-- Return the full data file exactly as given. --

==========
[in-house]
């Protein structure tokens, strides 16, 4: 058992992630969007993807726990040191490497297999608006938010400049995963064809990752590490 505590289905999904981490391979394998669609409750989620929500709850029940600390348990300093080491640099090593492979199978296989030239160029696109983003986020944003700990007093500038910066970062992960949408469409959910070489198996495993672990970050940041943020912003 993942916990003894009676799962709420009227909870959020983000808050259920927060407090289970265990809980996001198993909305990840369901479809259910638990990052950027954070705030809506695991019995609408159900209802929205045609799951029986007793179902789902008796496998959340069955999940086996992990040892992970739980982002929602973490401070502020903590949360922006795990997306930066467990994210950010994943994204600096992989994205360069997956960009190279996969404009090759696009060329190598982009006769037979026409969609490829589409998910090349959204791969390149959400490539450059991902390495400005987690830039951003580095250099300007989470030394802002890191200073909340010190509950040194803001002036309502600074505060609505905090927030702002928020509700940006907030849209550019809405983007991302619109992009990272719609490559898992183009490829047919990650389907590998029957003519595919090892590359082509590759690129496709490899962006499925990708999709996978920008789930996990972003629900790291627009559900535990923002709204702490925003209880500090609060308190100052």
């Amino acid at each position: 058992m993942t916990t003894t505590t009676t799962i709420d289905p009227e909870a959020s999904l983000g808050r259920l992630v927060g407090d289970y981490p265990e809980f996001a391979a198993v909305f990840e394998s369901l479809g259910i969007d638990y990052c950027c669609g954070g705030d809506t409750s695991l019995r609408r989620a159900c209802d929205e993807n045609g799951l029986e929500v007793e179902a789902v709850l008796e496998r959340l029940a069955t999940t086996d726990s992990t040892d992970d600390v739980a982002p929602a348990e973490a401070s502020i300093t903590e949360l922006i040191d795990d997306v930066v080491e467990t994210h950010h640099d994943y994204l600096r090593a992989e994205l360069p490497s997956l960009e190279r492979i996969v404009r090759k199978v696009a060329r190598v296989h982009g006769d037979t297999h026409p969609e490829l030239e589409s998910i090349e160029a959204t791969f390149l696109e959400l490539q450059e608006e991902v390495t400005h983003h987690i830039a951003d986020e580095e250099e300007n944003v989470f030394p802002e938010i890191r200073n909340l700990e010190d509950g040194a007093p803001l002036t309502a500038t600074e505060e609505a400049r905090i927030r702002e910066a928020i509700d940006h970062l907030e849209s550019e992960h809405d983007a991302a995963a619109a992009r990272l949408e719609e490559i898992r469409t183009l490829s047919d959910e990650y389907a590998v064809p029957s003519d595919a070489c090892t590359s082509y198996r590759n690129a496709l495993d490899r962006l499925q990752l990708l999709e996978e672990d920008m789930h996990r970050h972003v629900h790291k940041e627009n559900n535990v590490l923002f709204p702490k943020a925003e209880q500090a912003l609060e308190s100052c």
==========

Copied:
[in-house]
């Protein structure tokens, strides 16, 4: 058992992630969007993807726990040191490497297999608006938010400049995963064809990752590490 505590289905999904981490391979394998669609409750989620929500709850029940600390348990300093080491640099090593492979199978296989030239160029696109983003986020944003700990007093500038910066970062992960949408469409959910070489198996495993672990970050940041943020912003 993942916990003894009676799962709420009227909870959020983000808050259920927060407090289970265990809980996001198993909305990840369901479809259910638990990052950027954070705030809506695991019995609408159900209802929205045609799951029986007793179902789902008796496998959340069955999940086996992990040892992970739980982002929602973490401070502020903590949360922006795990997306930066467990994210950010994943994204600096992989994205360069997956960009190279996969404009090759696009060329190598982009006769037979026409969609490829589409998910090349959204791969390149959400490539450059991902390495400005987690830039951003580095250099300007989470030394802002890191200073909340010190509950040194803001002036309502600074505060609505905090927030702002928020509700940006907030849209550019809405983007991302619109992009990272719609490559898992183009490829047919990650389907590998029957003519595919090892590359082509590759690129496709490899962006499925990708999709996978920008789930996990972003629900790291627009559900535990923002709204702490925003209880500090609060308190100052």
């Amino acid at each position: 058992m993942t916990t003894t505590t009676t799962i709420d289905p009227e909870a959020s999904l983000g808050r259920l992630v927060g407090d289970y981490p265990e809980f996001a391979a198993v909305f990840e394998s369901l479809g259910i969007d638990y990052c950027c669609g954070g705030d809506t409750s695991l019995r609408r989620a159900c209802d929205e993807n045609g799951l029986e929500v007793e179902a789902v709850l008796e496998r959340l029940a069955t999940t086996d726990s992990t040892d992970d600390v739980a982002p929602a348990e973490a401070s502020i300093t903590e949360l922006i040191d795990d997306v930066v080491e467990t994210h950010h640099d994943y994204l600096r090593a992989e994205l360069p490497s997956l960009e190279r492979i996969v404009r090759k199978v696009a060329r190598v296989h982009g006769d037979t297999h026409p969609e490829l030239e589409s998910i090349e160029a959204t791969f390149l696109e959400l490539q450059e608006e991902v390495t400005h983003h987690i830039a951003d986020e580095e250099e300007n944003v989470f030394p802002e938010i890191r200073n909340l700990e010190d509950g040194a007093p803001l002036t309502a500038t600074e505060e609505a400049r905090i927030r702002e910066a928020i509700d940006h970062l907030e849209s550019e992960h809405d983007a991302a995963a619109a992009r990272l949408e719609e490559i898992r469409t183009l490829s047919d959910e990650y389907a590998v064809p029957s003519d595919a070489c090892t590359s082509y198996r590759n690129a496709l495993d490899r962006l499925q990752l990708l999709e996978e672990d920008m789930h996990r970050h972003v629900h790291k940041e627009n559900n535990v590490l923002f709204p702490k943020a925003e209880q500090a912003l609060e308190s100052c």